MUSIC / The art of profound exhaustion: Robert Maycock on Wednesday's Proms by the BBC Philharmonic and the Australian Chamber Orchestra, on Radio 3 and at the Royal Albert Hall

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The Independent Culture
ONE OF this year's tricks is to run two similar Proms on the same night. Does it tempt people to stay on - more, say, than making the late-night concert a complete contrast? Or is it too much of a good thing? If I had been a speculative promenader I would have been content to go home well-satisfied with Wednesday's first round of classical and 20th- century orchestral music, and especially with the steady, sombre view of Shostakovich's Symphony No 15 that Sir Edward Downes drew from the BBC Philharmonic.

The season has proved a good one for this orchestra, though the playing here showed a different kind of distinction from the sensuous and dynamic performances given with Yan Pascal Tortelier. Programme notes and radio commentaries made, as usual, much of the music's enigmas and secrets. This time it sounded different again: the quotes from Rossini's William Tell were subdued and puzzled rather than satirical, and the symphony's lack of fire - only one big moment, and even that is not sustained - turned into an asset. One way or another, this seemed the art of profound exhaustion. Its static ending in vast quiet string chords was not serene but simply inescapable, and its ear-tickling self-quotations like a reminder of what might have been.

A more biting tone for the Britten Piano Concerto brought it near to the brittle and wry impact of earlier Shostakovich. Heard on Radio 3, a pianist who has the weight to project into the hall can sound larger than life, but the excitement and precision of Leif Ove Andsne's playing came across as surely as the power. Andsnes, who fell for the piece after hearing Richter play it, said on air that he could not understand its neglect - a view easy to sympathise with on the night. The morning after, though, the concerto seems long for what it has to say, with at least one waltz too many. Still, the poses it strikes are full of the young composer's fresh discoveries, and the swaggering climax straight out of Prokofiev's Love for Three Oranges makes a splendid theatrical coup.

Nicely built from this centrepiece, the programme had begun with the William Tell Overture, in which the principal cellist, Peter Dixon, set up what was to be an evening of fine cello solos. Those who stayed on (or, like me, arrived) for the Australian Chamber Orchestra found a brilliant and sensitive ensemble at the end of a long European tour and sometimes sounding it. The playing lacked the intimate spontaneity that is one of the chief joys of chamber-orchestra concerts. But it phrased with consistent finesse as it ran through an impressive repertoire of styles: stylised and a touch fussy for early Haydn, full-toned and free for Peter Sculthorpe, and in Mozart's Symphony No 40 finding at times as neat a poise between personal expression and classical formality as you could hope to hear.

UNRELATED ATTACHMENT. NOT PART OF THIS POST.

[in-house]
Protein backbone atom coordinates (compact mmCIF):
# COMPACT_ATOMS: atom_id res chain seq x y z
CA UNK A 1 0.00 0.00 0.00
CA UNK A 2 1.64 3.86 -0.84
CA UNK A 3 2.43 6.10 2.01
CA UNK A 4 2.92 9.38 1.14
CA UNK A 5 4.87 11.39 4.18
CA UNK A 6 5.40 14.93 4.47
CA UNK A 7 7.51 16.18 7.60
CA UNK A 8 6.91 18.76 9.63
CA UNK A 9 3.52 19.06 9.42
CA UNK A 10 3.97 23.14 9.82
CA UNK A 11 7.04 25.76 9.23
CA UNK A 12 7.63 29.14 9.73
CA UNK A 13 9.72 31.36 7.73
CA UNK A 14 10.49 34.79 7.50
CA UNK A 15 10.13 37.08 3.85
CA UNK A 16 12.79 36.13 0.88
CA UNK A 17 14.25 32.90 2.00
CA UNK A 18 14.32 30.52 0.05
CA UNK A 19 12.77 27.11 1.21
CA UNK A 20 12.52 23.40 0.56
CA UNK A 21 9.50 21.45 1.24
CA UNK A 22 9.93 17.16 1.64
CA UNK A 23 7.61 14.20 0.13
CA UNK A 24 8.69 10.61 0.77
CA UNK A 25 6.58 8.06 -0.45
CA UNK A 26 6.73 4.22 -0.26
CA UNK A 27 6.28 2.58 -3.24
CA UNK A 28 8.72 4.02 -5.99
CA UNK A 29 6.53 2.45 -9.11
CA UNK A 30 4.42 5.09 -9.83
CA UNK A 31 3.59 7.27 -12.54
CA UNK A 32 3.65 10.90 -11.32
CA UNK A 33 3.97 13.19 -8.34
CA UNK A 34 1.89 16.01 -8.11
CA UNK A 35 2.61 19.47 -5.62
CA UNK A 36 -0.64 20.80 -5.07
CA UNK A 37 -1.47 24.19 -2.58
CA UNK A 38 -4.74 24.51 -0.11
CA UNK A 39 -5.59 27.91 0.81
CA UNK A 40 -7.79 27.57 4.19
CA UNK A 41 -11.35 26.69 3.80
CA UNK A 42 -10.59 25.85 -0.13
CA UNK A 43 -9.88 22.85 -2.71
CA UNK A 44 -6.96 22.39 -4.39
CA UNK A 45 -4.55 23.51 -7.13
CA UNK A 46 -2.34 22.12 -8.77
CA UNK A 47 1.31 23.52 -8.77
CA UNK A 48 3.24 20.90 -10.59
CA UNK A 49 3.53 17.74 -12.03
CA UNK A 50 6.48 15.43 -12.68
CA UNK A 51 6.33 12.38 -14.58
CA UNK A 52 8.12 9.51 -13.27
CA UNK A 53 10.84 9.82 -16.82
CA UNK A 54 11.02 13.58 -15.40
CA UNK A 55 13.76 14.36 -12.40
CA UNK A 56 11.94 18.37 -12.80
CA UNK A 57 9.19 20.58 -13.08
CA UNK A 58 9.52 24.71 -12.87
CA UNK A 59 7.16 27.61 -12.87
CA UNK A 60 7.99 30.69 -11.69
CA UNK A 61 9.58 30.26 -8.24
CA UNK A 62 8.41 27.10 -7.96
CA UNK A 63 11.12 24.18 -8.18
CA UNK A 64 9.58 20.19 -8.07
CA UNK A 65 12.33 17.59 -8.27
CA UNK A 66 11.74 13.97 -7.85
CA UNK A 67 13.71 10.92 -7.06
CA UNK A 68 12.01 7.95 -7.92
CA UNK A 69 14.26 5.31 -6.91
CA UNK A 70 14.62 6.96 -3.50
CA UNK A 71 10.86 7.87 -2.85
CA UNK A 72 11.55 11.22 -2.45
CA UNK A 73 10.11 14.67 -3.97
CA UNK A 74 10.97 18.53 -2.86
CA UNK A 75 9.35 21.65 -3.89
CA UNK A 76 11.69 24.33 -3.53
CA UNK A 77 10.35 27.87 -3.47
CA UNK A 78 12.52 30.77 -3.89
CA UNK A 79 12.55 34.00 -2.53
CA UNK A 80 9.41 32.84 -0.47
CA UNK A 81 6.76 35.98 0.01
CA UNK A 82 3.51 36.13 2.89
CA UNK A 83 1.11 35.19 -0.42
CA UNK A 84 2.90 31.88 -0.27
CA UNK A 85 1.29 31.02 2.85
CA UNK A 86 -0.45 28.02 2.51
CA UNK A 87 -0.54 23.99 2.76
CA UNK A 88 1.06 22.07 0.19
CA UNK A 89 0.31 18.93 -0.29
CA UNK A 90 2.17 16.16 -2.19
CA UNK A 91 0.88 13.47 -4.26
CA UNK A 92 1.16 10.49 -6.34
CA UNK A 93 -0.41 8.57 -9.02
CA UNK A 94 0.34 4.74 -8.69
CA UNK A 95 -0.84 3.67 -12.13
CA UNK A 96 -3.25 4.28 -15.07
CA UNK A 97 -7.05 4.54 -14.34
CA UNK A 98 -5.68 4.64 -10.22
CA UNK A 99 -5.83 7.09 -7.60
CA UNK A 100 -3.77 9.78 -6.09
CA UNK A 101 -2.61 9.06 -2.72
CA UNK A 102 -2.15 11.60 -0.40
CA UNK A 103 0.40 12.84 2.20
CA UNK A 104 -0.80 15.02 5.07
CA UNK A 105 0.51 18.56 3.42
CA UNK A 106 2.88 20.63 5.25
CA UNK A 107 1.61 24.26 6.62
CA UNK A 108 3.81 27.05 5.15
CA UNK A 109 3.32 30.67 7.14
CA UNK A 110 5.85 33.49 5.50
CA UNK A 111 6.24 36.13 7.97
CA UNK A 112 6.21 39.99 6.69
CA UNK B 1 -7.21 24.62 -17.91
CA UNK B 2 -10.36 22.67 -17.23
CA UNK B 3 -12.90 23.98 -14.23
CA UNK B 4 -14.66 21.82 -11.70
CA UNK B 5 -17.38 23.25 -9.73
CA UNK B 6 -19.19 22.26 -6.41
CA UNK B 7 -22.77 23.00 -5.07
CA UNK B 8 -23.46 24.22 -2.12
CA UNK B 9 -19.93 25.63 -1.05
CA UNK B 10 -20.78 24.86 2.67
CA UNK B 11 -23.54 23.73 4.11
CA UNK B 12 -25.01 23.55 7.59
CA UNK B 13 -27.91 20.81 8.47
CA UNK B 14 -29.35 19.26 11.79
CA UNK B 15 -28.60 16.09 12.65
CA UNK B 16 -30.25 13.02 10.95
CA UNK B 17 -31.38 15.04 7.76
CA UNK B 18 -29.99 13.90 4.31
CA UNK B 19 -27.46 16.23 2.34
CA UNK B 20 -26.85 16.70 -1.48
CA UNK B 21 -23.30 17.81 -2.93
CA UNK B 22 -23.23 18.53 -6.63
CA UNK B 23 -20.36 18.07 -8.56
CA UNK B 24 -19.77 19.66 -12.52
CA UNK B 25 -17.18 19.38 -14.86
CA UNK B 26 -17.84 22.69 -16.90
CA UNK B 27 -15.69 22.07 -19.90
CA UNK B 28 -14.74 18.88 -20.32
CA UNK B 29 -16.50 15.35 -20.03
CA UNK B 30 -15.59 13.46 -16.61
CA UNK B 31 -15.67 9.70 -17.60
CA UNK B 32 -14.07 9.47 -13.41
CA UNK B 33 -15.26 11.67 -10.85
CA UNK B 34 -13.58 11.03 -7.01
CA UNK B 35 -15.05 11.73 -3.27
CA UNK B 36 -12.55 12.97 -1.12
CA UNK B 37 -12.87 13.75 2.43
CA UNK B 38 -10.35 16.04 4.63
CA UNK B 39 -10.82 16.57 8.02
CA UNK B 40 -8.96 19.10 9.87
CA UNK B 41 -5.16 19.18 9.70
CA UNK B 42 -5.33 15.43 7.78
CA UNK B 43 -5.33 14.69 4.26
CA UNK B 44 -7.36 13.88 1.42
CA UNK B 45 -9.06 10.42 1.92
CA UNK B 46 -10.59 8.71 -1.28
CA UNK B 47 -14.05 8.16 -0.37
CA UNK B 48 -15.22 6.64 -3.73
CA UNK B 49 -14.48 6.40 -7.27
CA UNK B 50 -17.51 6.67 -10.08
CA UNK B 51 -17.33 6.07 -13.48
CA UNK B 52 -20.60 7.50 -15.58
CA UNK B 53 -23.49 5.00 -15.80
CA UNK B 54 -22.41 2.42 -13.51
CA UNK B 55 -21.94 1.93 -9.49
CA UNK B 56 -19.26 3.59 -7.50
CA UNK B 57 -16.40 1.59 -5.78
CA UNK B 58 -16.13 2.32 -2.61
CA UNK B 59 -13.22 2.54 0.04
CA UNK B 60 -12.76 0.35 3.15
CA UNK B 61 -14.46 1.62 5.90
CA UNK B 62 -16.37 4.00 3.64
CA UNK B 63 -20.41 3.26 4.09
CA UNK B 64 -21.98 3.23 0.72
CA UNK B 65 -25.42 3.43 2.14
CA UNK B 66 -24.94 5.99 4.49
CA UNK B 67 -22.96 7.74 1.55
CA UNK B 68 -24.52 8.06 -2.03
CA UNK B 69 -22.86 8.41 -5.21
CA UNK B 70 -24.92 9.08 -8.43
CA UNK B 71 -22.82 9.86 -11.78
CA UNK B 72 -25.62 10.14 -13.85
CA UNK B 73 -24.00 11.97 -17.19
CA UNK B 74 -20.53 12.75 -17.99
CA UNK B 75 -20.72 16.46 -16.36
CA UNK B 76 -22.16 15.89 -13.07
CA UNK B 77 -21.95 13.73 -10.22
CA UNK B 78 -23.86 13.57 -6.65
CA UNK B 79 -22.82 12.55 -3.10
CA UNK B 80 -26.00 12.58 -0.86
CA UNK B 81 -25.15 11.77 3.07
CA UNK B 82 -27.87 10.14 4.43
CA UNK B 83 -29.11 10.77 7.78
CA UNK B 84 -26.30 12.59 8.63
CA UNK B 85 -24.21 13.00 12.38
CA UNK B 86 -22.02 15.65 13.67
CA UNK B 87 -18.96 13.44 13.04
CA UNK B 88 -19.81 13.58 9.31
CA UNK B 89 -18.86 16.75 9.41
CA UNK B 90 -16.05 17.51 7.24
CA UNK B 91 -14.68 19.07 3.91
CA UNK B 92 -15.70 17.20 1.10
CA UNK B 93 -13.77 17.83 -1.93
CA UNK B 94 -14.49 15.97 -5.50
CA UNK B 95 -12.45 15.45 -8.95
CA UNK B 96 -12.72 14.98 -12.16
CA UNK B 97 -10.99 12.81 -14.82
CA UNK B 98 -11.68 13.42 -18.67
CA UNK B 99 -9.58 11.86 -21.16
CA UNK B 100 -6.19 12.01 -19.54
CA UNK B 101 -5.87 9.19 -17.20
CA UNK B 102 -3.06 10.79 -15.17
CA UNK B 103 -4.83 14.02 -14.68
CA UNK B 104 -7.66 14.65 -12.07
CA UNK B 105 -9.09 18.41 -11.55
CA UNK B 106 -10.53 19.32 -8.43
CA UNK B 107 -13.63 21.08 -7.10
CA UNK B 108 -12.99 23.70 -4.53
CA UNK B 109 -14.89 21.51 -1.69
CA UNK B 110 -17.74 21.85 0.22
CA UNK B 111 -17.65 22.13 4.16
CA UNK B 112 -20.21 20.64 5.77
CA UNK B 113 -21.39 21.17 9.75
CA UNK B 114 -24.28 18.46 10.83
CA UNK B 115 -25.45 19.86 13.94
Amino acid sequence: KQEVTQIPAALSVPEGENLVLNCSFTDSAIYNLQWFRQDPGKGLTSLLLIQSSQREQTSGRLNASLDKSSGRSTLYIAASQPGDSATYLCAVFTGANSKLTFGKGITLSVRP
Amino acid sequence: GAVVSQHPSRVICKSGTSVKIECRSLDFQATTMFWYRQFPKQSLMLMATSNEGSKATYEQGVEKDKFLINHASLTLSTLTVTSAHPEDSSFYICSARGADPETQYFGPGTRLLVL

Taking all the repeats, Richard Hickox kept speeds unhurried but lively (except in a sleepy Andante), so that the peak of intensity arrived when the finale's ending plunged straight back into the disruptions of mid-movement. Lucid textures were a strong point - Mozart's bassoon lines could float through without having to be pushed into the foreground - and lucidity marked everything the orchestral strings played beforehand. Steven Isserlis, in Haydn's C major Cello Concerto, found dimensions of robustness and feeling to complement the orchestral style, and during the finale gave a superb display of unforced virtuosity.

Sculthorpe's Lament for Strings, a UK premiere, reworks music from 20 years ago into a little double concerto: haunting melody in dialogue between violin (Richard Tognetti) and cello (Cameron Retchford) over distinctively flavoured harmonies and long-held bass lines, with a central episode of freely revolving figures. The piece's tenderness and lyrical intensity recall another arrangement for string orchestra, the Barber Adagio, whose success it could easily share. Sculthorpe must be overdue to start reappearing in European programmes. No doubt his music has seemed too lush and approachable for critical correctness here, but times have caught up and this distinctive voice from Australia ought now to be commanding the same attention as his equally engaging American contemporaries.

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